Copyrights 101: What You Need to Know

Copyrights 101: What You Need to Know by Pat Werschulz

Copyright is an area of intellectual property that is just as important as patents and trademarks. There are a lot of questions and misconceptions about copyright: 

  • How do you get a copyright?
  • Who owns the copyright?
  • When does a copyright take effect? 

Step 1 – Date of Creation 

In 1989, the United States became a signer of the Berne Convention. Under this international treaty,  copyrights take effect as soon as an idea is embodied in fixed media. What does that mean? It means if you write your idea down on a piece of paper, store on your hard drive, paint it on a canvas, carve it in marble, or capture an image — these are all ways of fixing in media.

Step 2 – Register Your Copyright

The next step is registering your copyright. You have five (5) years after the date of creation to register it, and the registration process takes little effort or expense. What does that do for you? Well, if it’s something valuable, or it’s something you think could be valuable, it’s likely that other people want to copy it. Defending your copyright is much simpler if you register your copyright with the copyright office. That’s because when you go to court, there will be a presumption that the work is yours because you have the registration. You do not have to prove any type of economic damage to be eligible for statutory damages. In other words, the judge will look at the case and say for each occurrence, it is worth X number of dollars. Your damages are the number of occurrences multiplied by that dollar amount as a matter of law, without you having to prove any injury, economic loss, or the amount of money the other person may have gained by copying your work.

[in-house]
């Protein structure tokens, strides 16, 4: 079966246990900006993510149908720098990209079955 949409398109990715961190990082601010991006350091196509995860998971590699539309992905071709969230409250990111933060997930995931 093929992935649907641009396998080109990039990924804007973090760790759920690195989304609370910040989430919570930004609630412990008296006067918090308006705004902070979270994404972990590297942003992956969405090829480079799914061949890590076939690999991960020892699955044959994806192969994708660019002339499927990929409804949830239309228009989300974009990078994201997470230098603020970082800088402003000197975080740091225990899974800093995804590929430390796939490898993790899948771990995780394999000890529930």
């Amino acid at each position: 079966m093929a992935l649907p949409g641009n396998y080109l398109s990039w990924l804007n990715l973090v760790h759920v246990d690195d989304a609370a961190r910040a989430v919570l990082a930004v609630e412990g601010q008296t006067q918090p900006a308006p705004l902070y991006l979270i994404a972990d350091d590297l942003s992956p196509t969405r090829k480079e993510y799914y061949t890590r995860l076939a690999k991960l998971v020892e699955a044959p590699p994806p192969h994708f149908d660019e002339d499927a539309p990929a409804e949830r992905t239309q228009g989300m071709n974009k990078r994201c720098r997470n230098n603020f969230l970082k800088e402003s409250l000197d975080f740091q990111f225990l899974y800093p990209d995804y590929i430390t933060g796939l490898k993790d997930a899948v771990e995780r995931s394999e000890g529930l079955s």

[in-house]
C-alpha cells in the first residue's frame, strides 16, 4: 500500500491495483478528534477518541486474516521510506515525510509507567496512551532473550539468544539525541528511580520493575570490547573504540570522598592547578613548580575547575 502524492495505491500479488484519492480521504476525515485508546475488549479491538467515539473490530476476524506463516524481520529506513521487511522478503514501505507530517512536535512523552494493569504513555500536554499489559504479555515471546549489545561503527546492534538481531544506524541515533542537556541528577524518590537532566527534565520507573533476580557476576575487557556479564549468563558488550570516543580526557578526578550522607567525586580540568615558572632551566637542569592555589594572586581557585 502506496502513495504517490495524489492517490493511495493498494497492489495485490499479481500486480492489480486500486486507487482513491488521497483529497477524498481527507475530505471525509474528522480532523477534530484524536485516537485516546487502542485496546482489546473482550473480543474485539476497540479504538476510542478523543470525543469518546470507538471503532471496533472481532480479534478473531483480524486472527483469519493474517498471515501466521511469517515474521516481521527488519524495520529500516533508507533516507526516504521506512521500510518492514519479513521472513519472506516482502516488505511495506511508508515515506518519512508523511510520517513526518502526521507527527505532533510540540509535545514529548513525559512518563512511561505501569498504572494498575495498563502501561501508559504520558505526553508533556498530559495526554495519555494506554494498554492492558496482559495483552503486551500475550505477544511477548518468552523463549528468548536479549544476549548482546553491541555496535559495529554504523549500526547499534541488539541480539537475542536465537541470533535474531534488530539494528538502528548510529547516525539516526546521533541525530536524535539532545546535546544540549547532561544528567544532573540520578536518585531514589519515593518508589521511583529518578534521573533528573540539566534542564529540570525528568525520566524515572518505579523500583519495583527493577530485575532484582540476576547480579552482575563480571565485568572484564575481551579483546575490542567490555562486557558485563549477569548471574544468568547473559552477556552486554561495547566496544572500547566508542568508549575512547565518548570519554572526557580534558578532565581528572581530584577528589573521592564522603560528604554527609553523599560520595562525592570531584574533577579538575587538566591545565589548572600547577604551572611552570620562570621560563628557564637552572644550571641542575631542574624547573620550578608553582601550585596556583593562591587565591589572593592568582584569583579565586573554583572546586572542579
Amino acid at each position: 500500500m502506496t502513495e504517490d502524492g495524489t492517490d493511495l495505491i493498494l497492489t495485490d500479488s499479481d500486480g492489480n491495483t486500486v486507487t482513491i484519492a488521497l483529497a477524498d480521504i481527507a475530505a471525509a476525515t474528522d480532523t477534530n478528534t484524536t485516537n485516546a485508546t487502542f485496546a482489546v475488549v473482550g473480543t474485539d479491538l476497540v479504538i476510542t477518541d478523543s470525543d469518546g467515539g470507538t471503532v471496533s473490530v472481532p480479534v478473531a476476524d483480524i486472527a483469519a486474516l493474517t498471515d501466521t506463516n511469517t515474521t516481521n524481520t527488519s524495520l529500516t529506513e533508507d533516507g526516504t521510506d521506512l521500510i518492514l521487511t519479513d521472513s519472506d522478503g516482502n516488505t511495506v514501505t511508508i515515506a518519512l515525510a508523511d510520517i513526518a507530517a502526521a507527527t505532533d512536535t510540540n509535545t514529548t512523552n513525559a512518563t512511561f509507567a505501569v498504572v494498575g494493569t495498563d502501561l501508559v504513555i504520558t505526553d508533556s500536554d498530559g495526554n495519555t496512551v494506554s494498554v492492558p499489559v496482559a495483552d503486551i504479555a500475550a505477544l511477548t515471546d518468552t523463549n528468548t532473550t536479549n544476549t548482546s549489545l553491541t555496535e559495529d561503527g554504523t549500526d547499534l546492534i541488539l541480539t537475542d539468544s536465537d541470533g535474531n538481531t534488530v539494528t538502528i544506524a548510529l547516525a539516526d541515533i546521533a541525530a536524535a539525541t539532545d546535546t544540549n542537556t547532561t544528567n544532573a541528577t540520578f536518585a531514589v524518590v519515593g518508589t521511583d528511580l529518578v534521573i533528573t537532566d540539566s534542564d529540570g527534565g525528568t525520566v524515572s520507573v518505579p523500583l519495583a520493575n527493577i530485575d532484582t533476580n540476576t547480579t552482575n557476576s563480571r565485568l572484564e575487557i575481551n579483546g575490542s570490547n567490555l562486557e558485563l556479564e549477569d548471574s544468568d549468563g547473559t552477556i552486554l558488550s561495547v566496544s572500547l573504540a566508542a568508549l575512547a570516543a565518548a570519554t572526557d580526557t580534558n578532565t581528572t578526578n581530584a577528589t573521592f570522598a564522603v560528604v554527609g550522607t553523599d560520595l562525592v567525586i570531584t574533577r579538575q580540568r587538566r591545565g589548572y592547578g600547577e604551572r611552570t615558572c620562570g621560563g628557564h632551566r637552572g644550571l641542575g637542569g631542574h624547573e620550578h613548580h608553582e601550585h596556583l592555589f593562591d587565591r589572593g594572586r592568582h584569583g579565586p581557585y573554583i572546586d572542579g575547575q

One of the tricky parts is going backwards and looking at copyrights because the copyright law changed a lot in the 20th century. Sometimes it was made retroactive. There were a lot of different conditions that had to be met to extend the copyright on works before 1996. And that’s where you really need somebody who knows copyright law to determine if the copyright still exists. 

Patricia Werschulz

Patricia P. Werschulz
Werschulz Patent Law, LLC
23 North Avenue East
Cranford, NJ 07016
908-313-2347
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